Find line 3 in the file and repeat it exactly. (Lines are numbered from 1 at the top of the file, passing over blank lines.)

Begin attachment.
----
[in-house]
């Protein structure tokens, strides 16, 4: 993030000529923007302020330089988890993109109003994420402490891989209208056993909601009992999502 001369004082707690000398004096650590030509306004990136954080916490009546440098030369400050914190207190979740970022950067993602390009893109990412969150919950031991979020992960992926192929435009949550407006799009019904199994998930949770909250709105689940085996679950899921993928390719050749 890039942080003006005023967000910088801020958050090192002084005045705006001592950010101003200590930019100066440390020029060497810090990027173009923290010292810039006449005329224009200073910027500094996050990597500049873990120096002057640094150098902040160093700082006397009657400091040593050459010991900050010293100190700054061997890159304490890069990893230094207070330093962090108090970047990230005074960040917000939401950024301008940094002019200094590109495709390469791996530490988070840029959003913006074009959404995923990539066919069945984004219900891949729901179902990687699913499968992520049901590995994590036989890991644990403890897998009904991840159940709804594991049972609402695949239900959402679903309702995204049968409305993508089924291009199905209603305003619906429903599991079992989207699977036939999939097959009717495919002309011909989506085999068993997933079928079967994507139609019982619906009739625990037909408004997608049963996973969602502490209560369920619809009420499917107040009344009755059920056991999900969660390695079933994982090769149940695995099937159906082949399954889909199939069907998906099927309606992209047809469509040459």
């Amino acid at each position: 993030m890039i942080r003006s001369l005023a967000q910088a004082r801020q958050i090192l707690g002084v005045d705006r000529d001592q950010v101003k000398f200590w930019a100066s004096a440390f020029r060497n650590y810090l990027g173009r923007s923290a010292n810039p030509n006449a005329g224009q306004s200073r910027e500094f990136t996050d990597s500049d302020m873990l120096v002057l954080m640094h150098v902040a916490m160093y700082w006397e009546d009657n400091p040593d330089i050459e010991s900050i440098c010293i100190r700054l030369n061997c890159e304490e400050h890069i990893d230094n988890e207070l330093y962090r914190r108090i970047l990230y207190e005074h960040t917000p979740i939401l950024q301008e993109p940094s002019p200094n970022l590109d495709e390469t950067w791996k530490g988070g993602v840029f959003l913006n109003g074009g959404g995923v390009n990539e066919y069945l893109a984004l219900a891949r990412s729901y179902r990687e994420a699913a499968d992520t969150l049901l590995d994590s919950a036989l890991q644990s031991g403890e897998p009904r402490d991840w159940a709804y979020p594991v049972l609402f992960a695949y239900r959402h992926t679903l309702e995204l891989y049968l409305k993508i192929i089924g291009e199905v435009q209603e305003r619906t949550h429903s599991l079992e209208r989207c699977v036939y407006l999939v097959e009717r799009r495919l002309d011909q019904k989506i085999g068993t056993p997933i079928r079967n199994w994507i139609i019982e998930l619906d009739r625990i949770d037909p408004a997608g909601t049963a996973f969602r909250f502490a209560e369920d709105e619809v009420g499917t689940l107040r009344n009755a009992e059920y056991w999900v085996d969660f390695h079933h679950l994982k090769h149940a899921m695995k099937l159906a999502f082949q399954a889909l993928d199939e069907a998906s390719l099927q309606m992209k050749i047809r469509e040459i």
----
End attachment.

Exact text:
């Amino acid at each position: 993030m890039i942080r003006s001369l005023a967000q910088a004082r801020q958050i090192l707690g002084v005045d705006r000529d001592q950010v101003k000398f200590w930019a100066s004096a440390f020029r060497n650590y810090l990027g173009r923007s923290a010292n810039p030509n006449a005329g224009q306004s200073r910027e500094f990136t996050d990597s500049d302020m873990l120096v002057l954080m640094h150098v902040a916490m160093y700082w006397e009546d009657n400091p040593d330089i050459e010991s900050i440098c010293i100190r700054l030369n061997c890159e304490e400050h890069i990893d230094n988890e207070l330093y962090r914190r108090i970047l990230y207190e005074h960040t917000p979740i939401l950024q301008e993109p940094s002019p200094n970022l590109d495709e390469t950067w791996k530490g988070g993602v840029f959003l913006n109003g074009g959404g995923v390009n990539e066919y069945l893109a984004l219900a891949r990412s729901y179902r990687e994420a699913a499968d992520t969150l049901l590995d994590s919950a036989l890991q644990s031991g403890e897998p009904r402490d991840w159940a709804y979020p594991v049972l609402f992960a695949y239900r959402h992926t679903l309702e995204l891989y049968l409305k993508i192929i089924g291009e199905v435009q209603e305003r619906t949550h429903s599991l079992e209208r989207c699977v036939y407006l999939v097959e009717r799009r495919l002309d011909q019904k989506i085999g068993t056993p997933i079928r079967n199994w994507i139609i019982e998930l619906d009739r625990i949770d037909p408004a997608g909601t049963a996973f969602r909250f502490a209560e369920d709105e619809v009420g499917t689940l107040r009344n009755a009992e059920y056991w999900v085996d969660f390695h079933h679950l994982k090769h149940a899921m695995k099937l159906a999502f082949q399954a889909l993928d199939e069907a998906s390719l099927q309606m992209k050749i047809r469509e040459i």